How to Implement the Strategy: Classroom Accommodations
The third component of a strategy for effectively educating children with ADHD involves physical classroom accommodations. Children with ADHD often have difficulty adjusting to the structured environment of a classroom, determining what is important, and focusing on their assigned work. They are easily distracted by other children or by nearby activities in the classroom. As a result, many children with ADHD benefit from accommodations that reduce distractions in the classroom environment and help them to stay on task and learn. Certain accommodations within the physical and learning environments of the classroom can benefit children with ADHD.
One of the most common accommodations that can be made to the physical environment of the classroom involves determining where a child with ADHD will sit. Three special seating assignments may be especially useful:
- Seat the child near the teacher.
Assign the child a seat near your desk or the front of the room. This seating assignment provides opportunities for you to monitor and reinforce the child's on-task behavior.
- Seat the child near a student role model.
Assign the child a seat near a student role model. This seat arrangement provides opportunity for children to work cooperatively and to learn from their peers in the class.
- Provide low-distraction work areas.
As space permits, teachers should make available a quiet, distraction-free room or area for quiet study time and test taking. Students should be directed to this room or area privately and discreetly in order to avoid the appearance of punishment.
Skilled teachers use special instructional tools to modify the classroom learning environment and accommodate the special needs of their students with ADHD. They also monitor the physical environment, keeping in mind the needs of these children. The following tools and techniques may be helpful:
Teach the child to use a pointer to help visually track written words on a page. For example, provide the child with a bookmark to help him or her follow along when students are taking turns reading aloud.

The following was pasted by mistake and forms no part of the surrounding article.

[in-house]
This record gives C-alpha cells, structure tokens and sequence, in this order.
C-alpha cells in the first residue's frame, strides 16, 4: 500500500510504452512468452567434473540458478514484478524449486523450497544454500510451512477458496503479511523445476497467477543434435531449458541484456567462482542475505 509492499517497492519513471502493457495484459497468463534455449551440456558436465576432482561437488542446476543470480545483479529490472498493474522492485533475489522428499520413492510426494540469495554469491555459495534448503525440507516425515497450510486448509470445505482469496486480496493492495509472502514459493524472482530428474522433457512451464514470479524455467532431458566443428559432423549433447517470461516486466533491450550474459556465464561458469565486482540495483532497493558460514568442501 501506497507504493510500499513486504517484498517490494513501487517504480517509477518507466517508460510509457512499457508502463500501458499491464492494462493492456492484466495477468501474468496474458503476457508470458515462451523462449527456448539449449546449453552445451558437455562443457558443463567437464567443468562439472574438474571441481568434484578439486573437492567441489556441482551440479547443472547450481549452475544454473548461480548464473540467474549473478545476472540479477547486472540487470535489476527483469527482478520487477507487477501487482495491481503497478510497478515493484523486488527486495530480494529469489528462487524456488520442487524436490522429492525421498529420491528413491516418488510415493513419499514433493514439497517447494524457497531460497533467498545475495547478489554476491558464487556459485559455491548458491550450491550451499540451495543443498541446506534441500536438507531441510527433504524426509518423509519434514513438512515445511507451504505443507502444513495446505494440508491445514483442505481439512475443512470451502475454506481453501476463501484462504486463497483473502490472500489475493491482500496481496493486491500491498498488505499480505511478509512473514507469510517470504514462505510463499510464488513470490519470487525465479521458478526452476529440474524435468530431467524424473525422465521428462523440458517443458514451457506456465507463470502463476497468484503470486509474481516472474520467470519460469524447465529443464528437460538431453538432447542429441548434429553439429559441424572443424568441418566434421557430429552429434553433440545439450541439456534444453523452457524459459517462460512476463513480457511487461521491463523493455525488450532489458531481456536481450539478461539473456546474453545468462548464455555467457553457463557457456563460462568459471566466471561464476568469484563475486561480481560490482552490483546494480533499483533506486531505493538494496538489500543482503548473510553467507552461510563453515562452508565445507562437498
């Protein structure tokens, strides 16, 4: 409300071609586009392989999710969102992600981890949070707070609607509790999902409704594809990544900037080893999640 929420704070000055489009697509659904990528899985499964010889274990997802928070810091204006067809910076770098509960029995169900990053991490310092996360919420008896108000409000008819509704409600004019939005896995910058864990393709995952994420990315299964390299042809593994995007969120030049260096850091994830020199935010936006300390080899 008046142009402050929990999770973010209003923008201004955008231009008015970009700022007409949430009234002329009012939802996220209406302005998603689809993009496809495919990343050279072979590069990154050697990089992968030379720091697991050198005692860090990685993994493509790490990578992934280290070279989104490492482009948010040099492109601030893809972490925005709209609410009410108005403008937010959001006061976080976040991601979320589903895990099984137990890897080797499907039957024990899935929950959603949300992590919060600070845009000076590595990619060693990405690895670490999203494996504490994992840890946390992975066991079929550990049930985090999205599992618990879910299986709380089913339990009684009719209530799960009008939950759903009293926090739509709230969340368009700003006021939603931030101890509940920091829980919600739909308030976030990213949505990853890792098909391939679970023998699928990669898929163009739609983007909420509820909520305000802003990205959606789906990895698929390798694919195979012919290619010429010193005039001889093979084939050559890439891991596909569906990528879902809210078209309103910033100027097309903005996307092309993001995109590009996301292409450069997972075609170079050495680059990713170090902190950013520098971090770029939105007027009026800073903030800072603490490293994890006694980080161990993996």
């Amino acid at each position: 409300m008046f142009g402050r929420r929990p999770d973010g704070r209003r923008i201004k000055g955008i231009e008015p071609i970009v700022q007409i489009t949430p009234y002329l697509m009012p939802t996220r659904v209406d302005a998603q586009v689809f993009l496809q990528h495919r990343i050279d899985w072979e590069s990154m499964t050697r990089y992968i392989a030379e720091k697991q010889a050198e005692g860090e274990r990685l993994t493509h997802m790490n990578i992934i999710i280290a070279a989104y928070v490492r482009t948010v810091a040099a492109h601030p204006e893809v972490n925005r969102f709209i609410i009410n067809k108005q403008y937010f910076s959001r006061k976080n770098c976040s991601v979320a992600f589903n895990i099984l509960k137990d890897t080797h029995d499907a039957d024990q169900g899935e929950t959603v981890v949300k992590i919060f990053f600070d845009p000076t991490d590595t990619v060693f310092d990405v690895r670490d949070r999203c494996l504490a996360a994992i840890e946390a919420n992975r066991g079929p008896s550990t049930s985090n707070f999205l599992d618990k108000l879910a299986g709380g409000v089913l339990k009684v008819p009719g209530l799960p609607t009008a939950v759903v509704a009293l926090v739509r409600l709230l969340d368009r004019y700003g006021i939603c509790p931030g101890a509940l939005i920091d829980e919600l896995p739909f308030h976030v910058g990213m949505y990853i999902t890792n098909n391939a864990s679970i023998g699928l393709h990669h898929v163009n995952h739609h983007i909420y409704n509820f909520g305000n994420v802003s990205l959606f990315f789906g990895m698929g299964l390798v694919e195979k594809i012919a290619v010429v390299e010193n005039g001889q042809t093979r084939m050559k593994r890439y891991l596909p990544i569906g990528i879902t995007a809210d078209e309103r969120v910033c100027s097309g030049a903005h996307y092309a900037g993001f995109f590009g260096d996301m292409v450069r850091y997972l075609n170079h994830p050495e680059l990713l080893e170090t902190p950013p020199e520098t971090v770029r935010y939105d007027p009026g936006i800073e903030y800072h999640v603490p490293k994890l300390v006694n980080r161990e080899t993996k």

- Egg timers.
Note for the children the time at which the lesson is starting and the time at which it will conclude. Set a timer to indicate to children how much time remains in the lesson and place the timer at the front of the classroom; the children can check the timer to see how much time remains. Interim prompts can be used as well. For instance, children can monitor their own progress during a 30-minute lesson if the timer is set for 10 minutes three times.
- Classroom lights.
Turning the classroom lights on and off prompts children that the noise level in the room is too high and they should be quiet. This practice can also be used to signal that it is time to begin preparing for the next lesson.
Play music on a tape recorder or chords on a piano to prompt children that they are too noisy. In addition, playing different types of music on a tape recorder communicates to children what level of activity is appropriate for a particular lesson. For example, play quiet classical music for quiet activities done independently and jazz for active group activities.
- Proper use of furniture.
The desk and chair used by children with ADHD need to be the right size; if they are not, the child will be more inclined to squirm and fidget. A general rule of thumb is that a child should be able to put his or her elbows on the surface of the desk and have his or her chin fit comfortably in the palm of the hand.